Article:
Russell Peters would briefly return and made it a point to big up Crystal Waters, calling her the Queen of Dance music and telling the crowd how he bought her single “Gypsy Woman” on vinyl at Toronto’s now historic record shop Play De Record back in the ’90s. He’d give the stage back to Crystal for one last song, as she closed out with a more modern track, 2006’s “Destination Calabria.” Being a relatively younger head in the crowd, the saxophone sample that was later used in Enur’s “Calabria 2007” hit a similar nostalgia to those who knew Crystal Waters’ original.

By now, every artist who was featured on the bill had blessed the stage, and the rain predicted for the evening had came and went. Russell Peters and Flava Flav gave some more shoutouts, thanking DJ Starting From Scratch for holding down the music and the crowd for coming out, but we all knew the crowd wanted to see more Hip-Hop. Russ & Flav would bring back EPMD to perform a second set, Erick & Parrish setting it off with the classic “So Whatcha Sayin'” and rocking the crowd with their raw raps. With a legacy that includes 7 albums released over the span of 20 years, EPMD took some time to acknowledge the 25th anniversary of their fifth album, Back In Business, before performing the classic single off of that album, “Da Joint.” The crowd rapped along to the chorus with them – “da da da da da daaa, it’s the joint!”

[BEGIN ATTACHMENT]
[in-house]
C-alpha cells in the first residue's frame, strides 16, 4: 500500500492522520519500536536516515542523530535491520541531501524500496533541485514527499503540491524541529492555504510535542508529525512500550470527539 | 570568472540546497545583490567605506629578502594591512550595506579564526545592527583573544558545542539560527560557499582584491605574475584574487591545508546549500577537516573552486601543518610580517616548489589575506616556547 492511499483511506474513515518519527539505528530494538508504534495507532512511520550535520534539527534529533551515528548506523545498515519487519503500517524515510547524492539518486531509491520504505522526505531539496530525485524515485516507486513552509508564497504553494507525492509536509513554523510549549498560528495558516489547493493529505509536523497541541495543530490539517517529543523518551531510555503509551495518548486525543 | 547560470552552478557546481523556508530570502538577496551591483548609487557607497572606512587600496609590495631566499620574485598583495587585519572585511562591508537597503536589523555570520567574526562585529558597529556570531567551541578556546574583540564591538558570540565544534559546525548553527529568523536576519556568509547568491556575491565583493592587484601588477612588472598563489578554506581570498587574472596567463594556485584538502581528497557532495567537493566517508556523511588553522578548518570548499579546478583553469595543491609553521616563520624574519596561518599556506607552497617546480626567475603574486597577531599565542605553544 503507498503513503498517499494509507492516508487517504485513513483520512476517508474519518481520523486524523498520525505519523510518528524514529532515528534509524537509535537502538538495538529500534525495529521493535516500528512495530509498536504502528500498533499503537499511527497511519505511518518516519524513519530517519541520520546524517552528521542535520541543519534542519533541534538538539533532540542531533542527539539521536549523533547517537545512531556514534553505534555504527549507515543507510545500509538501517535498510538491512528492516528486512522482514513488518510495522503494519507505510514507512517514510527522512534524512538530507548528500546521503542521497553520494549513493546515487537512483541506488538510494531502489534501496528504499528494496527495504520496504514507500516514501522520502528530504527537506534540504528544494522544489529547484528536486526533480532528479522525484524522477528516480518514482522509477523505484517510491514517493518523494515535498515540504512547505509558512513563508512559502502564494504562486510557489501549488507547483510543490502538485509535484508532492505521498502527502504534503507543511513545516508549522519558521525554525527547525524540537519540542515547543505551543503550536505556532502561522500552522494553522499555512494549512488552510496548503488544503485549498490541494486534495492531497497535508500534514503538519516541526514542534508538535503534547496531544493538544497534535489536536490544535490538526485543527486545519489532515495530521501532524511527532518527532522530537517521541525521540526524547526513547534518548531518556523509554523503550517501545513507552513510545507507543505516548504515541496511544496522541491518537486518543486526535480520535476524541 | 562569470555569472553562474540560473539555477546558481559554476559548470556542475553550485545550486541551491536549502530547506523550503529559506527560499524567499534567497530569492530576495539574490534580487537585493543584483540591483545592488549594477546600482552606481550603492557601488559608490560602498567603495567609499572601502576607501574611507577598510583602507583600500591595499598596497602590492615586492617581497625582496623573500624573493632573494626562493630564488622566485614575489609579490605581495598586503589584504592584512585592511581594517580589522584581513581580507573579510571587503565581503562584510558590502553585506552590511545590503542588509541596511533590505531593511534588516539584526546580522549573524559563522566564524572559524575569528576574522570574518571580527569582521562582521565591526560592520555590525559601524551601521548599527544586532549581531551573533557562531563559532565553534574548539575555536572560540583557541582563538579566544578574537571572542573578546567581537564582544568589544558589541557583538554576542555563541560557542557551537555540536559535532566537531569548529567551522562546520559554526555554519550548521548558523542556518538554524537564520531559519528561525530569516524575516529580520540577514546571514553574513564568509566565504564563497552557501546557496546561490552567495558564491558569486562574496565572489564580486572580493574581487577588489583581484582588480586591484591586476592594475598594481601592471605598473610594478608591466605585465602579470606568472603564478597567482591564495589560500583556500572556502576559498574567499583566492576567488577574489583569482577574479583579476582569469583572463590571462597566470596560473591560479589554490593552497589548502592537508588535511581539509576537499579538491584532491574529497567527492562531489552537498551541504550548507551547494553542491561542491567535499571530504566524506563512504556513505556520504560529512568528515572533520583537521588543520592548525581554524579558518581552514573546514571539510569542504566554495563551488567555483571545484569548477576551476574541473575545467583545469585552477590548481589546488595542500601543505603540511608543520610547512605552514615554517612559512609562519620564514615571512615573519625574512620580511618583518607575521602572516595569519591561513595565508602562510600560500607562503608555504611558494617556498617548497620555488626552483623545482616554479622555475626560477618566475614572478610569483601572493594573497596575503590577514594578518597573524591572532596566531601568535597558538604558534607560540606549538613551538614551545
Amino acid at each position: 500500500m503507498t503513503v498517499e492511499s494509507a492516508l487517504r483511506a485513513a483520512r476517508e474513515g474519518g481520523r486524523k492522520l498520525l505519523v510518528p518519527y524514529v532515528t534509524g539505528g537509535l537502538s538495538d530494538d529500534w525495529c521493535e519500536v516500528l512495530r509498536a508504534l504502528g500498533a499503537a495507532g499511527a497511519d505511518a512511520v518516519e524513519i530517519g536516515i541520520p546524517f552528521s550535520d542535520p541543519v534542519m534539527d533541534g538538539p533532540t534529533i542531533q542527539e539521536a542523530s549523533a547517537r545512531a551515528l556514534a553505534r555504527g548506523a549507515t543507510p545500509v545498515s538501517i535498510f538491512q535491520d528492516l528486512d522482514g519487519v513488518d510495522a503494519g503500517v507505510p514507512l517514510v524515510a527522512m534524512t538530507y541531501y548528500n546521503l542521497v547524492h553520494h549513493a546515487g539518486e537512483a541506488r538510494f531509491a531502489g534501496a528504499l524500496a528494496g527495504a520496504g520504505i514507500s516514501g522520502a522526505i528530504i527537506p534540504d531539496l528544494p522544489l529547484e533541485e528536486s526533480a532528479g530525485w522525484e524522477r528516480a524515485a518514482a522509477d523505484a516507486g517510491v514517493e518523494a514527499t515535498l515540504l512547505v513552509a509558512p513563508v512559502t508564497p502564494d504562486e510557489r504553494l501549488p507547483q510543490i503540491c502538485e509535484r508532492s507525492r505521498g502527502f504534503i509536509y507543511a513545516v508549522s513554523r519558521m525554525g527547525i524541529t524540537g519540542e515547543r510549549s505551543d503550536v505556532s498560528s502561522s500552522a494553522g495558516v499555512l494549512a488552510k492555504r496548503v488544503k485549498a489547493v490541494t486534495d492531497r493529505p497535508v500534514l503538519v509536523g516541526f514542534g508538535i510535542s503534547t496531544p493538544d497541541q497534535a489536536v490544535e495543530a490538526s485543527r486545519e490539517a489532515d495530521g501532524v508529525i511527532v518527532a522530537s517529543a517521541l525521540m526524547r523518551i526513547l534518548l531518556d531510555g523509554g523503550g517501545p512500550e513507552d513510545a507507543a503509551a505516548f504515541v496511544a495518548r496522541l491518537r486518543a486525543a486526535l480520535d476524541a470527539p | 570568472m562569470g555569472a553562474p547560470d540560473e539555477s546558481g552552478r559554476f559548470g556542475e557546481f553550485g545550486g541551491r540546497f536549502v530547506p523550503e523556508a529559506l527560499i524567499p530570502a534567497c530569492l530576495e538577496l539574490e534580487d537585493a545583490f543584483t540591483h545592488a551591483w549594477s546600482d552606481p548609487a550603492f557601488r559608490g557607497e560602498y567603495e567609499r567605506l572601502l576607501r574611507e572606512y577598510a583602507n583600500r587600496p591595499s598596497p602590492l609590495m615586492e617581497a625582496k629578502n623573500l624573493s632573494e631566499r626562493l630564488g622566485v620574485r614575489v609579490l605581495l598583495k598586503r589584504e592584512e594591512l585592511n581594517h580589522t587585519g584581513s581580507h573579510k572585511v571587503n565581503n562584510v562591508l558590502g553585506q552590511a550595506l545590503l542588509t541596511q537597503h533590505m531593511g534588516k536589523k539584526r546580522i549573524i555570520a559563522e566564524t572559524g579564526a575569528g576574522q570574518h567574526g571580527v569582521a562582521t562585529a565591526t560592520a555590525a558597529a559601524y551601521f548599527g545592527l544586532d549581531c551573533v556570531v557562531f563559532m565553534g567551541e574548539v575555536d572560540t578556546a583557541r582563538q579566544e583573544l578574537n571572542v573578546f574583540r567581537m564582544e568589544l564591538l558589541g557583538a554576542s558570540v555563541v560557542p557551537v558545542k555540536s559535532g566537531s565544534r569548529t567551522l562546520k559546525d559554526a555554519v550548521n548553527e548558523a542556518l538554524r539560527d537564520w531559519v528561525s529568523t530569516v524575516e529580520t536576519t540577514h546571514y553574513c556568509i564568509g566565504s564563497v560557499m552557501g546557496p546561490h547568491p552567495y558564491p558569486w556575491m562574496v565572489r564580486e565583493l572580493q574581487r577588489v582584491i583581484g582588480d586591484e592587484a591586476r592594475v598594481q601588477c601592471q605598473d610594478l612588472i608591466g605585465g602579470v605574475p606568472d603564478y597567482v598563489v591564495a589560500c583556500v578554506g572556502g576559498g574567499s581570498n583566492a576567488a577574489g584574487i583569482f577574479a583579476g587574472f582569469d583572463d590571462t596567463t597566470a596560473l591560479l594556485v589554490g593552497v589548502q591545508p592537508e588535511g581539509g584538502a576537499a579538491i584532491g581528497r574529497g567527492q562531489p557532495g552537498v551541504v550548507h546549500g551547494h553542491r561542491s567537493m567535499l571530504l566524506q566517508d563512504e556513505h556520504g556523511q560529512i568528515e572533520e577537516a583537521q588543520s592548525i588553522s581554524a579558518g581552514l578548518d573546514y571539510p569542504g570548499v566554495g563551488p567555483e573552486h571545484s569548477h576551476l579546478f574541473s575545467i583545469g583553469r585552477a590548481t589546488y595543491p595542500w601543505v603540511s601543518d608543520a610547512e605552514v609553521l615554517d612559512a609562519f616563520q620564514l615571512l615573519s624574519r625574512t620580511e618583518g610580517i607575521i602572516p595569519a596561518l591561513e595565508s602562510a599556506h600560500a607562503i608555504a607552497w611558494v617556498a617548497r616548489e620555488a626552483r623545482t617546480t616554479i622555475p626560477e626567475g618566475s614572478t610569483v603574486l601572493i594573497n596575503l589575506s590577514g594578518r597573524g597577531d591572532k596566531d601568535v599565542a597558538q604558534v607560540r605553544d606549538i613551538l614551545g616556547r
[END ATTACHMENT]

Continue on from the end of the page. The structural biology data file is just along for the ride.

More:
EPMD would continue on with more funk grooves, Erick Sermon performing his solo “Music” with the Marvin Gaye sample shining on the track. They’d rock one last throwback, 1990’s “Gold Digger,” and spoke on their legacy before leaving the stage – shouting out the 30th anniversary of Business Never Personal and the near 35th anniversary of Strictly Business. It’s truly incredible seeing EPMD still killing these songs live with perfect timing and mic presence all these years later. Russell Peters would take a moment to shoutout how he saw EPMD perform live in Toronto in 1999 and had their posters on his bedroom wall back in the day.

Next to return to the stage would be Nice & Smooth, and they’d start off their second set with a ton of energy, keeping it in 1991 and getting the crowd turned up as the beat dropped to “Sometimes I Rhyme Slow.” Fully engaging the crowd, Greg Nice would jump down onto the street again as they continued into “Hip-Hop Junkies,” this time making his way far back down Front Street to start a mosh pit. He’d maneuver through the crowd as he continued to rap, and would keep going as far back as possible for the rest of Nice & Smooth’s set. Nice & Smooth would close out with the Gang Starr classic “DWYCK,” with Greg Nice spitting his standout opening verse from within the crowd, and Smooth B nailing his flow on stage.

Greg Nice would keep everyone entertained with his antics, bigging up the energy of the fans surrounding him, giving an RIP shoutout to Guru, and shouting out Russell Peters for his love and support even as Russell tried calling him back to the stage. Flavor Flav would also continue the shoutouts, and eventually with the pause in music starting to take long and the show needing to go on, Big Daddy Kane returned to the stage without an intro and snatched the mic like a boss.